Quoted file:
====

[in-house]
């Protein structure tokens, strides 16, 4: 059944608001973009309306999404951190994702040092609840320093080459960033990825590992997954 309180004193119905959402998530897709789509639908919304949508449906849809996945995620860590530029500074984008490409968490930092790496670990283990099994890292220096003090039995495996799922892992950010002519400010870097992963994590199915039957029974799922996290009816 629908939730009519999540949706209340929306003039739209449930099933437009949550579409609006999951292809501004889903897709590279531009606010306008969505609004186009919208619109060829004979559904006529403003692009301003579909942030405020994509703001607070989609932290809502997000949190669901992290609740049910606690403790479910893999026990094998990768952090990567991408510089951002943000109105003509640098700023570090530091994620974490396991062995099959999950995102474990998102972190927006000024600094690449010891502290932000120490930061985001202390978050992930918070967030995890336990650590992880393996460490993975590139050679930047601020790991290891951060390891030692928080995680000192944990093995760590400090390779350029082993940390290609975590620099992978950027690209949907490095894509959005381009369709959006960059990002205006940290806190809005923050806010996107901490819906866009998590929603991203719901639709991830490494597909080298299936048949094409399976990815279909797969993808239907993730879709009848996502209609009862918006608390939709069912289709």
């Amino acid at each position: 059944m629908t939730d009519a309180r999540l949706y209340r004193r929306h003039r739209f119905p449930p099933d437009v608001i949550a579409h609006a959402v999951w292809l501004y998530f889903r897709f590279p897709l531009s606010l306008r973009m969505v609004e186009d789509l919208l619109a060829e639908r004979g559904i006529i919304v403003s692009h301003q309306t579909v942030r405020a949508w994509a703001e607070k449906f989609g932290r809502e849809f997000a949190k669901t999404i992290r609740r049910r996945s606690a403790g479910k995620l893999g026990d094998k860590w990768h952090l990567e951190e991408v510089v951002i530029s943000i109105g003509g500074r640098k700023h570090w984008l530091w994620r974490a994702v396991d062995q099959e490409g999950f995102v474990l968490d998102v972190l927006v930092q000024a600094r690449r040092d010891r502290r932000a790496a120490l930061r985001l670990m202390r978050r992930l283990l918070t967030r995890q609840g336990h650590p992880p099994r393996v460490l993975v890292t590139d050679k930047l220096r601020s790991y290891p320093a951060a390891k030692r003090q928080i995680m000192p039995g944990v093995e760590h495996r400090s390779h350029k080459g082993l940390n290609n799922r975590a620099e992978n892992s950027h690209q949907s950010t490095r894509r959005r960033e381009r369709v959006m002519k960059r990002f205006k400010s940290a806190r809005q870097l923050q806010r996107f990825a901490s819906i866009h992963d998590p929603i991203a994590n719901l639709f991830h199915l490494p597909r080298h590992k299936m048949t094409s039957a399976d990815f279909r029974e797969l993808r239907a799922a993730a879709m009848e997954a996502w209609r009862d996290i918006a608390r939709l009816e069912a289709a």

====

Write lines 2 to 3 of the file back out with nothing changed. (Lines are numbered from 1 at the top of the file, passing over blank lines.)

């Protein structure tokens, strides 16, 4: 059944608001973009309306999404951190994702040092609840320093080459960033990825590992997954 309180004193119905959402998530897709789509639908919304949508449906849809996945995620860590530029500074984008490409968490930092790496670990283990099994890292220096003090039995495996799922892992950010002519400010870097992963994590199915039957029974799922996290009816 629908939730009519999540949706209340929306003039739209449930099933437009949550579409609006999951292809501004889903897709590279531009606010306008969505609004186009919208619109060829004979559904006529403003692009301003579909942030405020994509703001607070989609932290809502997000949190669901992290609740049910606690403790479910893999026990094998990768952090990567991408510089951002943000109105003509640098700023570090530091994620974490396991062995099959999950995102474990998102972190927006000024600094690449010891502290932000120490930061985001202390978050992930918070967030995890336990650590992880393996460490993975590139050679930047601020790991290891951060390891030692928080995680000192944990093995760590400090390779350029082993940390290609975590620099992978950027690209949907490095894509959005381009369709959006960059990002205006940290806190809005923050806010996107901490819906866009998590929603991203719901639709991830490494597909080298299936048949094409399976990815279909797969993808239907993730879709009848996502209609009862918006608390939709069912289709």
């Amino acid at each position: 059944m629908t939730d009519a309180r999540l949706y209340r004193r929306h003039r739209f119905p449930p099933d437009v608001i949550a579409h609006a959402v999951w292809l501004y998530f889903r897709f590279p897709l531009s606010l306008r973009m969505v609004e186009d789509l919208l619109a060829e639908r004979g559904i006529i919304v403003s692009h301003q309306t579909v942030r405020a949508w994509a703001e607070k449906f989609g932290r809502e849809f997000a949190k669901t999404i992290r609740r049910r996945s606690a403790g479910k995620l893999g026990d094998k860590w990768h952090l990567e951190e991408v510089v951002i530029s943000i109105g003509g500074r640098k700023h570090w984008l530091w994620r974490a994702v396991d062995q099959e490409g999950f995102v474990l968490d998102v972190l927006v930092q000024a600094r690449r040092d010891r502290r932000a790496a120490l930061r985001l670990m202390r978050r992930l283990l918070t967030r995890q609840g336990h650590p992880p099994r393996v460490l993975v890292t590139d050679k930047l220096r601020s790991y290891p320093a951060a390891k030692r003090q928080i995680m000192p039995g944990v093995e760590h495996r400090s390779h350029k080459g082993l940390n290609n799922r975590a620099e992978n892992s950027h690209q949907s950010t490095r894509r959005r960033e381009r369709v959006m002519k960059r990002f205006k400010s940290a806190r809005q870097l923050q806010r996107f990825a901490s819906i866009h992963d998590p929603i991203a994590n719901l639709f991830h199915l490494p597909r080298h590992k299936m048949t094409s039957a399976d990815f279909r029974e797969l993808r239907a799922a993730a879709m009848e997954a996502w209609r009862d996290i918006a608390r939709l009816e069912a289709a």